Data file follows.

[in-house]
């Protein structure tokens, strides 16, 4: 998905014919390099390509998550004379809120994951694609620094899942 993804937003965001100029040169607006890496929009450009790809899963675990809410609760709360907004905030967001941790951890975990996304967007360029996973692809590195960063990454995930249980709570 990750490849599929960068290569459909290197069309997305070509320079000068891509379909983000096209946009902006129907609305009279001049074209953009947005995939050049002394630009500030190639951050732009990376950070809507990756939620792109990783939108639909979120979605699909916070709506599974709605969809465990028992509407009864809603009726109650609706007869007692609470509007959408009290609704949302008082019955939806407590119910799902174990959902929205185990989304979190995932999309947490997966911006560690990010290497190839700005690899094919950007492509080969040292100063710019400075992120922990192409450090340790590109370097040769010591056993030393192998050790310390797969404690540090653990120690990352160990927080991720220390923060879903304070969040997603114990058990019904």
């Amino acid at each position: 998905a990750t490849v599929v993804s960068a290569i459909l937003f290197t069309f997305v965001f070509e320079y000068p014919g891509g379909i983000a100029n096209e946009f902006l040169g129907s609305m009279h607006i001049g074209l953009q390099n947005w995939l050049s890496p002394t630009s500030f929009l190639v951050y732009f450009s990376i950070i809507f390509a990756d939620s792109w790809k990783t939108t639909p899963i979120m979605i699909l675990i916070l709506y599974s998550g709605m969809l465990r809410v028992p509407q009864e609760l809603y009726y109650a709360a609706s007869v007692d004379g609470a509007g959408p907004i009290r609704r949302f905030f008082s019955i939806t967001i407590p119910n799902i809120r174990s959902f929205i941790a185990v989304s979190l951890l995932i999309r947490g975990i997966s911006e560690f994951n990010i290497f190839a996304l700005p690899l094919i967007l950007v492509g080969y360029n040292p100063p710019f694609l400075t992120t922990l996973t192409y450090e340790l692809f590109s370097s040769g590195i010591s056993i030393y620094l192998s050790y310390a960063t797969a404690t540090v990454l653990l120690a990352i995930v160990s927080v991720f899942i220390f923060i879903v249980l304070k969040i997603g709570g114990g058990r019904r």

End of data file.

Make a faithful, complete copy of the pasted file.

[in-house]
């Protein structure tokens, strides 16, 4: 998905014919390099390509998550004379809120994951694609620094899942 993804937003965001100029040169607006890496929009450009790809899963675990809410609760709360907004905030967001941790951890975990996304967007360029996973692809590195960063990454995930249980709570 990750490849599929960068290569459909290197069309997305070509320079000068891509379909983000096209946009902006129907609305009279001049074209953009947005995939050049002394630009500030190639951050732009990376950070809507990756939620792109990783939108639909979120979605699909916070709506599974709605969809465990028992509407009864809603009726109650609706007869007692609470509007959408009290609704949302008082019955939806407590119910799902174990959902929205185990989304979190995932999309947490997966911006560690990010290497190839700005690899094919950007492509080969040292100063710019400075992120922990192409450090340790590109370097040769010591056993030393192998050790310390797969404690540090653990120690990352160990927080991720220390923060879903304070969040997603114990058990019904």
């Amino acid at each position: 998905a990750t490849v599929v993804s960068a290569i459909l937003f290197t069309f997305v965001f070509e320079y000068p014919g891509g379909i983000a100029n096209e946009f902006l040169g129907s609305m009279h607006i001049g074209l953009q390099n947005w995939l050049s890496p002394t630009s500030f929009l190639v951050y732009f450009s990376i950070i809507f390509a990756d939620s792109w790809k990783t939108t639909p899963i979120m979605i699909l675990i916070l709506y599974s998550g709605m969809l465990r809410v028992p509407q009864e609760l809603y009726y109650a709360a609706s007869v007692d004379g609470a509007g959408p907004i009290r609704r949302f905030f008082s019955i939806t967001i407590p119910n799902i809120r174990s959902f929205i941790a185990v989304s979190l951890l995932i999309r947490g975990i997966s911006e560690f994951n990010i290497f190839a996304l700005p690899l094919i967007l950007v492509g080969y360029n040292p100063p710019f694609l400075t992120t922990l996973t192409y450090e340790l692809f590109s370097s040769g590195i010591s056993i030393y620094l192998s050790y310390a960063t797969a404690t540090v990454l653990l120690a990352i995930v160990s927080v991720f899942i220390f923060i879903v249980l304070k969040i997603g709570g114990g058990r019904r």